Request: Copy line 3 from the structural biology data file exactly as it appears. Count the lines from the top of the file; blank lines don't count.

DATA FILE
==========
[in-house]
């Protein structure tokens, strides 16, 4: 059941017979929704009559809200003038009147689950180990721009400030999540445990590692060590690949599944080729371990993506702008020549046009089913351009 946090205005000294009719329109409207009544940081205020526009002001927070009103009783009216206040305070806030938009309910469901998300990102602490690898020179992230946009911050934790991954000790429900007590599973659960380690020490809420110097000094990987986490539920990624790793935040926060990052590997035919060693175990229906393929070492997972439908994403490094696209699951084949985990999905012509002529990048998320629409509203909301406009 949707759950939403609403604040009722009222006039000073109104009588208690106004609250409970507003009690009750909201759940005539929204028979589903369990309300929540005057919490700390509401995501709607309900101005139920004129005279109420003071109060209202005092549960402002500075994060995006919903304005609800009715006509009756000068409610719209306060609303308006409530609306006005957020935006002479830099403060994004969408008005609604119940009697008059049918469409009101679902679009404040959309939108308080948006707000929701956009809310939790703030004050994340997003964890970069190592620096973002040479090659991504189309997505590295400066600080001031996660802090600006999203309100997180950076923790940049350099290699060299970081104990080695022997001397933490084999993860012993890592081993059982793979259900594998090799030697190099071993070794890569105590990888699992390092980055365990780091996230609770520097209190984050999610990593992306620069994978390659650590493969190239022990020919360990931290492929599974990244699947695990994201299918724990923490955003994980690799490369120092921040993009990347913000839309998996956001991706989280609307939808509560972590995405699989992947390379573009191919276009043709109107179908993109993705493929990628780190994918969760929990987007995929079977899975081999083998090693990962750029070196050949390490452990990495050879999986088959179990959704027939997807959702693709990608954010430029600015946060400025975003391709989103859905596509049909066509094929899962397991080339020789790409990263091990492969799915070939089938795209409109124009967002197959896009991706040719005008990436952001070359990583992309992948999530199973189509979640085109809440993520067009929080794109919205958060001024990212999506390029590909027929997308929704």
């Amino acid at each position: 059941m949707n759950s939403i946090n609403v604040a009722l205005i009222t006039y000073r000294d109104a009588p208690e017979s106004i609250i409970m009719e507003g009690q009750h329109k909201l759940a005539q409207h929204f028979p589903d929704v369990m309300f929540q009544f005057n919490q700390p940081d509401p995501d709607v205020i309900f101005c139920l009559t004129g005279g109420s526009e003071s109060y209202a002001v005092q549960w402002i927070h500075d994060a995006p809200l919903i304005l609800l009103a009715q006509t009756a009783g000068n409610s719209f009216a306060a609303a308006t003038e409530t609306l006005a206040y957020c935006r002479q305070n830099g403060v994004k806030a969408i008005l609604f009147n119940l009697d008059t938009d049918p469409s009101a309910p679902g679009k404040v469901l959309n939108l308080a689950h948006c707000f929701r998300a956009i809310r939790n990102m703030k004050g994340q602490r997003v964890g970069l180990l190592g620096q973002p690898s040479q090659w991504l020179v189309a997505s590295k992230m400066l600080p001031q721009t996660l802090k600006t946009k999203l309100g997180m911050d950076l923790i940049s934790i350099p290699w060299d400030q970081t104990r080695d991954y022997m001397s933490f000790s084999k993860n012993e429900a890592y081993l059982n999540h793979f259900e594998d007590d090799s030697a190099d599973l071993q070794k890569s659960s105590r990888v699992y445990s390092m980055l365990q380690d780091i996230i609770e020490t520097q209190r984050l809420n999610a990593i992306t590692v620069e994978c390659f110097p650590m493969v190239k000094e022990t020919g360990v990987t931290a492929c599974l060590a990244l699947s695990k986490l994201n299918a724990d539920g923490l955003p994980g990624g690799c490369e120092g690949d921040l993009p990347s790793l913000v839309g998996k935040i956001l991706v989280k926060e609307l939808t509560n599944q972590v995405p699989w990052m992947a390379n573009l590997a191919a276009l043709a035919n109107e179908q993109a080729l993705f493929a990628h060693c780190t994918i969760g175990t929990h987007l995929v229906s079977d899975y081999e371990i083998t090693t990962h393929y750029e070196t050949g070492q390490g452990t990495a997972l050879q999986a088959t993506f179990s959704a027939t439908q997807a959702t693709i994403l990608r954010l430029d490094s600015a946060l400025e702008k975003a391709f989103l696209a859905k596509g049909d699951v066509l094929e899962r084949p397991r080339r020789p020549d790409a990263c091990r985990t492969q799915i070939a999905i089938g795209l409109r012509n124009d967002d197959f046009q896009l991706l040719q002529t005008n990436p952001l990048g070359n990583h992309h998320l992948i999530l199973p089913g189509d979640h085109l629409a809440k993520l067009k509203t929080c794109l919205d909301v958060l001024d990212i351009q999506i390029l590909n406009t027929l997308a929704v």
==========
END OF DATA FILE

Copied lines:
């Amino acid at each position: 059941m949707n759950s939403i946090n609403v604040a009722l205005i009222t006039y000073r000294d109104a009588p208690e017979s106004i609250i409970m009719e507003g009690q009750h329109k909201l759940a005539q409207h929204f028979p589903d929704v369990m309300f929540q009544f005057n919490q700390p940081d509401p995501d709607v205020i309900f101005c139920l009559t004129g005279g109420s526009e003071s109060y209202a002001v005092q549960w402002i927070h500075d994060a995006p809200l919903i304005l609800l009103a009715q006509t009756a009783g000068n409610s719209f009216a306060a609303a308006t003038e409530t609306l006005a206040y957020c935006r002479q305070n830099g403060v994004k806030a969408i008005l609604f009147n119940l009697d008059t938009d049918p469409s009101a309910p679902g679009k404040v469901l959309n939108l308080a689950h948006c707000f929701r998300a956009i809310r939790n990102m703030k004050g994340q602490r997003v964890g970069l180990l190592g620096q973002p690898s040479q090659w991504l020179v189309a997505s590295k992230m400066l600080p001031q721009t996660l802090k600006t946009k999203l309100g997180m911050d950076l923790i940049s934790i350099p290699w060299d400030q970081t104990r080695d991954y022997m001397s933490f000790s084999k993860n012993e429900a890592y081993l059982n999540h793979f259900e594998d007590d090799s030697a190099d599973l071993q070794k890569s659960s105590r990888v699992y445990s390092m980055l365990q380690d780091i996230i609770e020490t520097q209190r984050l809420n999610a990593i992306t590692v620069e994978c390659f110097p650590m493969v190239k000094e022990t020919g360990v990987t931290a492929c599974l060590a990244l699947s695990k986490l994201n299918a724990d539920g923490l955003p994980g990624g690799c490369e120092g690949d921040l993009p990347s790793l913000v839309g998996k935040i956001l991706v989280k926060e609307l939808t509560n599944q972590v995405p699989w990052m992947a390379n573009l590997a191919a276009l043709a035919n109107e179908q993109a080729l993705f493929a990628h060693c780190t994918i969760g175990t929990h987007l995929v229906s079977d899975y081999e371990i083998t090693t990962h393929y750029e070196t050949g070492q390490g452990t990495a997972l050879q999986a088959t993506f179990s959704a027939t439908q997807a959702t693709i994403l990608r954010l430029d490094s600015a946060l400025e702008k975003a391709f989103l696209a859905k596509g049909d699951v066509l094929e899962r084949p397991r080339r020789p020549d790409a990263c091990r985990t492969q799915i070939a999905i089938g795209l409109r012509n124009d967002d197959f046009q896009l991706l040719q002529t005008n990436p952001l990048g070359n990583h992309h998320l992948i999530l199973p089913g189509d979640h085109l629409a809440k993520l067009k509203t929080c794109l919205d909301v958060l001024d990212i351009q999506i390029l590909n406009t027929l997308a929704v």